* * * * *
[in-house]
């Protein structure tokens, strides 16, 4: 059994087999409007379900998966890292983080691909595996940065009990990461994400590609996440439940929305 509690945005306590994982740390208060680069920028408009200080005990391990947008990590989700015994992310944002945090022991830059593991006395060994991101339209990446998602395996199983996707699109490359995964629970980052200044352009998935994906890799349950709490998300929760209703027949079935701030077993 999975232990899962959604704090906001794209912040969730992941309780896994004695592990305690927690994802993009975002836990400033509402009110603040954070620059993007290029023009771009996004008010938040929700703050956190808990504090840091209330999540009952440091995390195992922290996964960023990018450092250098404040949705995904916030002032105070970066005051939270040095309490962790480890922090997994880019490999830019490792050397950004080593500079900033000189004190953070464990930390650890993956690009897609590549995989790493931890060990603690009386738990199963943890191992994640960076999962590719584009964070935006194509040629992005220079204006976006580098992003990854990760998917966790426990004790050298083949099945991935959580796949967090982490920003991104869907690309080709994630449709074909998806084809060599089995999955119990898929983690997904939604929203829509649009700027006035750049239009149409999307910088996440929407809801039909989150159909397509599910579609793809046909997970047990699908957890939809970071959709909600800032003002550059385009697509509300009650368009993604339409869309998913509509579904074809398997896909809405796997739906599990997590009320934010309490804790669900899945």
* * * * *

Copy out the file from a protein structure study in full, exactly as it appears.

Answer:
[in-house]
């Protein structure tokens, strides 16, 4: 059994087999409007379900998966890292983080691909595996940065009990990461994400590609996440439940929305 509690945005306590994982740390208060680069920028408009200080005990391990947008990590989700015994992310944002945090022991830059593991006395060994991101339209990446998602395996199983996707699109490359995964629970980052200044352009998935994906890799349950709490998300929760209703027949079935701030077993 999975232990899962959604704090906001794209912040969730992941309780896994004695592990305690927690994802993009975002836990400033509402009110603040954070620059993007290029023009771009996004008010938040929700703050956190808990504090840091209330999540009952440091995390195992922290996964960023990018450092250098404040949705995904916030002032105070970066005051939270040095309490962790480890922090997994880019490999830019490792050397950004080593500079900033000189004190953070464990930390650890993956690009897609590549995989790493931890060990603690009386738990199963943890191992994640960076999962590719584009964070935006194509040629992005220079204006976006580098992003990854990760998917966790426990004790050298083949099945991935959580796949967090982490920003991104869907690309080709994630449709074909998806084809060599089995999955119990898929983690997904939604929203829509649009700027006035750049239009149409999307910088996440929407809801039909989150159909397509599910579609793809046909997970047990699908957890939809970071959709909600800032003002550059385009697509509300009650368009993604339409869309998913509509579904074809398997896909809405796997739906599990997590009320934010309490804790669900899945």